China to impose temporary anti-dumping measures on Australian wine imports

A typical view of an Australian flag is seen during a reception for the then Prime Minister of Australia Julia Gillard on 9 April 2013 outside the Great Hall of the People in Beijing, China.

Feng Li | Getty Images

China will implement temporary anti-dumping measures on liquor imported from Australia on November 28, the Commerce Ministry said on Friday on the possibility of escalating trade and diplomatic tensions between Beijing and Canberra.

The statement said importers bringing in the examined products would have to pay the deposit amount to the Customs Authority of China, which would be calculated on the basis of different rates, which the authority has assigned to various companies.

Treasury wines had a rate of 169.3%, the highest among all named wine firms in the statement. Shares of Australia’s Treasury Wine Estates, the world’s largest listed wine producer, fell more than 13% before an announcement was put to a pending trading halt.

China’s Commerce Ministry did not say how long the measure would last. It added that it looked at samples from some Australian companies, including Treasury Wines, Cassella Wines and Australia Swan Vintage.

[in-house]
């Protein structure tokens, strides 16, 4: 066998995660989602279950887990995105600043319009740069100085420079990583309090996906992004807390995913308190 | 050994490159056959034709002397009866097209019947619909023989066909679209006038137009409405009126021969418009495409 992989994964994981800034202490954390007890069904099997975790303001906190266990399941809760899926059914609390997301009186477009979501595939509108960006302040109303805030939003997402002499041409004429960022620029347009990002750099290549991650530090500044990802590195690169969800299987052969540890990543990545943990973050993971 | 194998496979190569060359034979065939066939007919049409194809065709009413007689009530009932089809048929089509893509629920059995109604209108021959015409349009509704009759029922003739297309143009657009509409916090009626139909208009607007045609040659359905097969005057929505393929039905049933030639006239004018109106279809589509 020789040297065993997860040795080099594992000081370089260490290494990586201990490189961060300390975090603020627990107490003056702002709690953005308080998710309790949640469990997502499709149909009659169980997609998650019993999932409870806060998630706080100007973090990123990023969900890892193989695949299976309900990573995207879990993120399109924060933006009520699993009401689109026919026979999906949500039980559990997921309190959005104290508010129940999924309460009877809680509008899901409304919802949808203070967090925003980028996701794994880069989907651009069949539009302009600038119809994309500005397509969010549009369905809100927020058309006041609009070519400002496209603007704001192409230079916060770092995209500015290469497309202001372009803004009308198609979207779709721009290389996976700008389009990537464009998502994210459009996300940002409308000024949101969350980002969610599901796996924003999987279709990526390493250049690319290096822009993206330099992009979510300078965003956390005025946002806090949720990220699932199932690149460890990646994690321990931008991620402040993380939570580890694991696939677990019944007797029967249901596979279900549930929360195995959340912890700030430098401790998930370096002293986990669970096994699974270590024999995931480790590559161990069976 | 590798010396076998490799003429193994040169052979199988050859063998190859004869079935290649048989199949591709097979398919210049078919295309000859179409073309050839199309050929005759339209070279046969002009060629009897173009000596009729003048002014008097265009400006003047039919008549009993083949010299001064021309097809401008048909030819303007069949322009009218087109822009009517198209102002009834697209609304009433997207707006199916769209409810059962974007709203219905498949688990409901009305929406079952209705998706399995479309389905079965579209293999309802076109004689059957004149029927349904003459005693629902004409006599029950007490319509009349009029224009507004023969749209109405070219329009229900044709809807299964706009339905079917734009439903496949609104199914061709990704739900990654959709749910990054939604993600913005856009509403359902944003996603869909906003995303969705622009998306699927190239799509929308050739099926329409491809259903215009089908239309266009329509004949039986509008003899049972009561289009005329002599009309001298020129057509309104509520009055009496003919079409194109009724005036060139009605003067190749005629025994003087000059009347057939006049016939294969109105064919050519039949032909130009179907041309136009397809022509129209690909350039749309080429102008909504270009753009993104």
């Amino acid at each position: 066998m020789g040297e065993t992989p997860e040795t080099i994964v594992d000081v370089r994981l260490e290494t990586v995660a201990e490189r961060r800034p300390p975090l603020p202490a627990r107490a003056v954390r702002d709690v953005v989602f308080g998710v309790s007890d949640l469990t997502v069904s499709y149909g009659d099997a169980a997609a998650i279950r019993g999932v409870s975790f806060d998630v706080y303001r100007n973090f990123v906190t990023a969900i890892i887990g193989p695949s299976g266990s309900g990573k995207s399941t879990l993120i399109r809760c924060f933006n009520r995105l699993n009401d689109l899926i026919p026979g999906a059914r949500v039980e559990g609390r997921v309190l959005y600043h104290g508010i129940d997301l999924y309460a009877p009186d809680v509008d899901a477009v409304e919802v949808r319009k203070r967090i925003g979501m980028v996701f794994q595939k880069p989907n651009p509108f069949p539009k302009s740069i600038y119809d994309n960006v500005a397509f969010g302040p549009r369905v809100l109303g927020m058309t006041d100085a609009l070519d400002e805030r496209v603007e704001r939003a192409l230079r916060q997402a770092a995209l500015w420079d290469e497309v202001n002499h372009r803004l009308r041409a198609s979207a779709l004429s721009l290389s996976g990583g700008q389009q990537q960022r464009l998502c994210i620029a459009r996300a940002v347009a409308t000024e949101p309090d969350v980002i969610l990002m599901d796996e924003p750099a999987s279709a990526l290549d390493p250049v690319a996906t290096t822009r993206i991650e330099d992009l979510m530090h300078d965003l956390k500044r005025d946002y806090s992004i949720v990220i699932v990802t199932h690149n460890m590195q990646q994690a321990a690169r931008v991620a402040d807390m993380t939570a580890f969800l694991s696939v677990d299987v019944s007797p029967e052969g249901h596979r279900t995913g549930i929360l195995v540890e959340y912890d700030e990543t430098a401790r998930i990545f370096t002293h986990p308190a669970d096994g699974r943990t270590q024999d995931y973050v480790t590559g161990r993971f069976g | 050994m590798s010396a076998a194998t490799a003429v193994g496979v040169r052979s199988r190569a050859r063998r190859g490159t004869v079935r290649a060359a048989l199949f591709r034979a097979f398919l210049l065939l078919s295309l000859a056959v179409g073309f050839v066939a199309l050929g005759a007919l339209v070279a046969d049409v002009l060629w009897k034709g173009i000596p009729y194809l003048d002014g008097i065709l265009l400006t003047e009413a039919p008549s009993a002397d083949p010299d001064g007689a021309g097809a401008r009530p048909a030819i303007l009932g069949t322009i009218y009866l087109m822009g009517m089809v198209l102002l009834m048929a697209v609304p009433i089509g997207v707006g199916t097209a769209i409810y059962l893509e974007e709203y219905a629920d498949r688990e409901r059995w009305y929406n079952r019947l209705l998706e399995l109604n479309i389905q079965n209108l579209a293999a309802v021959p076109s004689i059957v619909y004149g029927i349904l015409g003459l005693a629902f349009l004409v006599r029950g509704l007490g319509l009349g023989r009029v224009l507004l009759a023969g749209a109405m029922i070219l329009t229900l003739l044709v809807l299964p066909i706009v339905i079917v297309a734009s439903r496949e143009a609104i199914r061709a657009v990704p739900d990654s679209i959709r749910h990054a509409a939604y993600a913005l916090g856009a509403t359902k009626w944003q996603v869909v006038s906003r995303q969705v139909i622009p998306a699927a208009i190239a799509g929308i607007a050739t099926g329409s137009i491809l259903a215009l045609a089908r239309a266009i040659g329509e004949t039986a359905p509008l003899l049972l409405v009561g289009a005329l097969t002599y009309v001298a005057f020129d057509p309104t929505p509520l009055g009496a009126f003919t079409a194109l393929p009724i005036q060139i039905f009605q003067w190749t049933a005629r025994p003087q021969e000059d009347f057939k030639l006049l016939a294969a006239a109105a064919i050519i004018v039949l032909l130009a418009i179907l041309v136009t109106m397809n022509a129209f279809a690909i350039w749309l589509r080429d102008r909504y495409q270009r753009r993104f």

A spokesman for Australia’s Trade Minister Simon Birmingham did not immediately respond to a request for comment.

China launched an anti-dumping investigation on Australian alcohol imports at the request of the Chinese Alcoholic Beverage Association in August. Earlier this month, the association called for retrospective tariffs on Australian wine imports.

Canberra called for an international investigation into the origin of the novel coronovirus against the backdrop of rising tensions between countries following Beijing’s latest move.

China is the top market for Australian wine exports and is also Australia’s largest trading partner with two-way trade worth A $ 235 billion ($ 170 billion) last year.

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